The next steps for gender equality in film will have to include challenging traditional power structures and investing more in female voices, the experts said at the Take Two: Next moves for #MeToo seminar organized by the Swedish Film Institute in Cannes on Sunday.
Addressing the money part of the equation, Anna Serner, CEO of the Swedish Film Institute, made the threat that if the SFI’s market funding, for its most commercial projects, doesn’t go to any female directors/producers in 2019, then in 2020 all that money will be allocated for women only.
Eva Röse, Swedish actor and member of #tystnadtagning, said, “If we want to take the next step, we need to focus on the structures not the individuals. Good intentions are not enough. If we don’t don’t stand up and speak up against inequality we are part of the problem. We have to talk about power and money.”
She added that there has to be zero tolerance for gender-based oppression. That includes even the world’s biggest names in film. “Even a creative genius will have to work in an environment that’s safe for others. You don’t have to be an asshole to make great art,” she said to cheers from the standing-room only audience at the Salon des Ambassadeurs.
Alice Bah Kuhnke, Sweden’s minister for culture and democracy, added, “It’s so important that leaders all over the society need to understand that this is a question about leadership in so many ways. We have all read the manifestos and listened to the testimonies so as leaders we need to take action. If we are not ready to take action then we should leave our positions. Time’s up.”
She said the struggle for gender equality won’t be easy but it simply has to happen now. “This will be very very hard because it’s about power, it’s about money. People with power want to keep power.” She said Sweden has an action plan and she is “looking at legislation to make it more effective.” She also constantly has it on her “agenda… I don’t meet any other leader from any other country without talking about this, maybe I can get some good inspiration to do even better.”
Stacy L Smith, the founder of the Annenberg Inclusion Initiative at the University of the Southern California, and the “inventor of the now-famous “inclusion rider” in 2016, spoke about three solutions to gender imbalance in film: using the inclusion rider for people in front of and behind the camera (and getting funding bodies to enforce the rider); shifting perceptions about leadership and looking for employees and talents outside of closed networks (and standardizing criteria for evaluating talent not according to gender); and fostering diversity, inclusion and belonging from film schools upward.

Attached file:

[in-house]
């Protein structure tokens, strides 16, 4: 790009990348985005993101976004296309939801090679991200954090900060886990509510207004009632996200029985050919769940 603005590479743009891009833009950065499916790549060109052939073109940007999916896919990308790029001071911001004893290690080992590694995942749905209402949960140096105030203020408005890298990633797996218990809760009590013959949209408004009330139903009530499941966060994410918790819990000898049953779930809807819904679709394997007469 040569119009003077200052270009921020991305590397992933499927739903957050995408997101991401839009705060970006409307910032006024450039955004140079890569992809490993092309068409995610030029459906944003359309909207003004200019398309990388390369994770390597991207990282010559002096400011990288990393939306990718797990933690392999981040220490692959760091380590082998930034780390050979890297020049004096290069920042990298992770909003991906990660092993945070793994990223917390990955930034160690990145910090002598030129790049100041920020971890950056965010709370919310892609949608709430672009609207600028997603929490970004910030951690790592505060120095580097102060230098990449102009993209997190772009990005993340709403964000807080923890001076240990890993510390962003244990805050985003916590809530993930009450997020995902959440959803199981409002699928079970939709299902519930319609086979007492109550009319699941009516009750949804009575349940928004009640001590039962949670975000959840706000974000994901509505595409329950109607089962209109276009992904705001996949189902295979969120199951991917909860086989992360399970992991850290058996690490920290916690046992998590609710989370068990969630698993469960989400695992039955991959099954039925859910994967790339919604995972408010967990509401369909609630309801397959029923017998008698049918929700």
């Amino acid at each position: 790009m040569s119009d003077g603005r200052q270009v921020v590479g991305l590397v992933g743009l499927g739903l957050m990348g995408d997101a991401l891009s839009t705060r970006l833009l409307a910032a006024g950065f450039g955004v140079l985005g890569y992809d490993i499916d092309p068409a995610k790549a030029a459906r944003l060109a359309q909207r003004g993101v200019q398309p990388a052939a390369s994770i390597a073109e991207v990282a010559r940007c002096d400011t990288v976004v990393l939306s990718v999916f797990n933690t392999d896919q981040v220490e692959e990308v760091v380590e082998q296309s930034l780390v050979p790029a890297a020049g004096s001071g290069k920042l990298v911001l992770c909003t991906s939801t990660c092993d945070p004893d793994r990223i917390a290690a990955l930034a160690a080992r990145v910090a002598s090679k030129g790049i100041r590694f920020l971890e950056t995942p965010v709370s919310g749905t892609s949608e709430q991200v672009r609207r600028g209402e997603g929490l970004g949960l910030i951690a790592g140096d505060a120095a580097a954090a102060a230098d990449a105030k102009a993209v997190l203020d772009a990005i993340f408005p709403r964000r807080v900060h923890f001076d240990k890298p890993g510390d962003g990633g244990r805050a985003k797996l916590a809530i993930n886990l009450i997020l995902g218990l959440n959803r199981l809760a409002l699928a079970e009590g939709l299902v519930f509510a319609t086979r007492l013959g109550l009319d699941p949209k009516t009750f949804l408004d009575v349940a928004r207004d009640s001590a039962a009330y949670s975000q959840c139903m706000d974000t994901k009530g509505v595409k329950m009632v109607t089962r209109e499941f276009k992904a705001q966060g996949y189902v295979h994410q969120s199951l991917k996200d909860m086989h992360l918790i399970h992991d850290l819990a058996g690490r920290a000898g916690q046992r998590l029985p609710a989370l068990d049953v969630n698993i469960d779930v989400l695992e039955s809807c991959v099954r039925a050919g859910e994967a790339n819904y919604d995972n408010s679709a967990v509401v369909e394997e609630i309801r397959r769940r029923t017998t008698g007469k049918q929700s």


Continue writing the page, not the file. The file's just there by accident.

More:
Smith said of the latter point, “Film schools need to take action, match emerging directors with philanthropists, VCs and financiers and build careers for women and people of colour early in their experiences. Film schools should embrace their talented alumni and pair them with students.”
TIFF Artistic Director Cameron Bailey noted that of the 21 programmers at Toronto, the mix is currently 12 women and 9 men. “When we talk what is a high quality film at a certain level, we have to think about how we define what’s important for us,” he said. “We’re in the middle of figuring it out its an ongoing process for us and Toronto and every festival.” Toronto certainly has better statistics than Cannes in supporting female directors, and last year it pledged $3 million in its Share Her Journey initiative to support female filmmakers.
Serner, one of the globe’s top ambassadors for gender equality in film, explained how the SFI had reached gender parity in its funding (in 2014) by concentrating on new ways of evaluating quality. “We started to demand from all the people proposing films [for funding] that they had to argue why is it quality and we defined quality in three ways – how urgent or relevant the story is; originality, we don’t want to see the old stories over and over again; the third part is can they argue for the production value, is the craft is good enough?”
She continued, “So we talked about he actual project not the gender or the persons. Not ‘he has done this before, we trust him.’ That is the way we achieved parity…We do the counting every month but we do the counting after taking the decisions.”
In terms of staffing and encouraging female leadership, TIFF’s Bailey said that was a no-brainer. “If you are in a position of power where you can hire women, do that! It’s that simple. Also look for a diversity of opinions.”
Serner added that organisations like funders and festivals also need to have that zero tolerance approach. “For a festival you can send out a message, if we get any knowledge of sexual harassment on set, you will not be eligible for our festival.”
”For our production funding [at SFI], the companies need to show they have taken an education in power and structure. If they can’t find [that training], we do it for free.”
Smith added that other solutions were “education on implicit and explicit bias. Invest, invest, invest. And hire.”
Other speakers at the seminar were Melissa Silverstein, founder of Women and Hollywood; Françoise Nyssen, French Minister of Culture; Marlene Schiappa, French Secretary of state in charge of equality; Bosnian filmmaker Aida Begic and Swedish actress/filmmaker Bahar Pors.
Today’s seminar followed Saturday night’s powerful public protest of 82 female industry figures in a silent moment on the red carpet at the Palais.